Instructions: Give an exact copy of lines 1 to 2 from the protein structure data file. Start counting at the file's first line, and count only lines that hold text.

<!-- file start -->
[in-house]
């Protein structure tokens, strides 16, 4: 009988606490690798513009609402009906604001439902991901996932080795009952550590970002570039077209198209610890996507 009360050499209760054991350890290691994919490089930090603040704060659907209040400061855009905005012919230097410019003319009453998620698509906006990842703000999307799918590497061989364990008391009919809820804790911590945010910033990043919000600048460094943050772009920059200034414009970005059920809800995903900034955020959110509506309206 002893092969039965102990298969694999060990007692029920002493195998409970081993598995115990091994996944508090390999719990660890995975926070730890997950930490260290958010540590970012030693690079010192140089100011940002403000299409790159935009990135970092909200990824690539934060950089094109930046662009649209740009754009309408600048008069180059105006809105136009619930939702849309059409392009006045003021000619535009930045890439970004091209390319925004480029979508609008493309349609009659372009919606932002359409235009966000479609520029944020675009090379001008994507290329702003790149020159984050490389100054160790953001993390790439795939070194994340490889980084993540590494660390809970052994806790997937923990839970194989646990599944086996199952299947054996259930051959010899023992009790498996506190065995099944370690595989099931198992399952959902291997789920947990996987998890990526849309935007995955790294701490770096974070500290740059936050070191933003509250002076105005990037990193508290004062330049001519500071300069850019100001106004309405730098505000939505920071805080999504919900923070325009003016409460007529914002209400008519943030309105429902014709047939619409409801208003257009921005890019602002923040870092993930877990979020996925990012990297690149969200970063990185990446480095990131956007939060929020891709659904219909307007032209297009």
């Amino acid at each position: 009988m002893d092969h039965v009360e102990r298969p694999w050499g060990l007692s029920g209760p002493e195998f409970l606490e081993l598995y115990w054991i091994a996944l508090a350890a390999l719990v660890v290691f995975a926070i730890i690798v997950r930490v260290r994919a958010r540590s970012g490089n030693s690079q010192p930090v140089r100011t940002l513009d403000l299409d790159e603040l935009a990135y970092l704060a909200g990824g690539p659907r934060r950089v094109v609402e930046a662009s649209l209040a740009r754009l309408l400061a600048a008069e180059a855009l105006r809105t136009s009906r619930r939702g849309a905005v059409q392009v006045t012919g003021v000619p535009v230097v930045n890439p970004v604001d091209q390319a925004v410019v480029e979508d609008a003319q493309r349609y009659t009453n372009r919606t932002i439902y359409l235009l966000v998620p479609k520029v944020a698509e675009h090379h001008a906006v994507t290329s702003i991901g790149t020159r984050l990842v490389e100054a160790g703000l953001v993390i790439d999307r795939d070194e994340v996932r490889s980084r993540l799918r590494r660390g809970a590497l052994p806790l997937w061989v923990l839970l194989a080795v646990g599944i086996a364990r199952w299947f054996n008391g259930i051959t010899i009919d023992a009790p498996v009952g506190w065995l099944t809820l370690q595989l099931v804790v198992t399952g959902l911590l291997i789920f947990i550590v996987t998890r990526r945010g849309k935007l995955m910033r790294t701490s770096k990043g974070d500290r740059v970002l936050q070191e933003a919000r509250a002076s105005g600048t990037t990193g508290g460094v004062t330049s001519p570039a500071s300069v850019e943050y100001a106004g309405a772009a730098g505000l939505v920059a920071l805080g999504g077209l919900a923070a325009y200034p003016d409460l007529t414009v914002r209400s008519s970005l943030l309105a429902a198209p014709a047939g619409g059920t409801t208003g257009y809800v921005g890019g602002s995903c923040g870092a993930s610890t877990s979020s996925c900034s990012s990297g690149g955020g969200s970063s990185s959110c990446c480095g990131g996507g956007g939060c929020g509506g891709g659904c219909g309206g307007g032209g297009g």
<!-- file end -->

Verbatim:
[in-house]
């Protein structure tokens, strides 16, 4: 009988606490690798513009609402009906604001439902991901996932080795009952550590970002570039077209198209610890996507 009360050499209760054991350890290691994919490089930090603040704060659907209040400061855009905005012919230097410019003319009453998620698509906006990842703000999307799918590497061989364990008391009919809820804790911590945010910033990043919000600048460094943050772009920059200034414009970005059920809800995903900034955020959110509506309206 002893092969039965102990298969694999060990007692029920002493195998409970081993598995115990091994996944508090390999719990660890995975926070730890997950930490260290958010540590970012030693690079010192140089100011940002403000299409790159935009990135970092909200990824690539934060950089094109930046662009649209740009754009309408600048008069180059105006809105136009619930939702849309059409392009006045003021000619535009930045890439970004091209390319925004480029979508609008493309349609009659372009919606932002359409235009966000479609520029944020675009090379001008994507290329702003790149020159984050490389100054160790953001993390790439795939070194994340490889980084993540590494660390809970052994806790997937923990839970194989646990599944086996199952299947054996259930051959010899023992009790498996506190065995099944370690595989099931198992399952959902291997789920947990996987998890990526849309935007995955790294701490770096974070500290740059936050070191933003509250002076105005990037990193508290004062330049001519500071300069850019100001106004309405730098505000939505920071805080999504919900923070325009003016409460007529914002209400008519943030309105429902014709047939619409409801208003257009921005890019602002923040870092993930877990979020996925990012990297690149969200970063990185990446480095990131956007939060929020891709659904219909307007032209297009």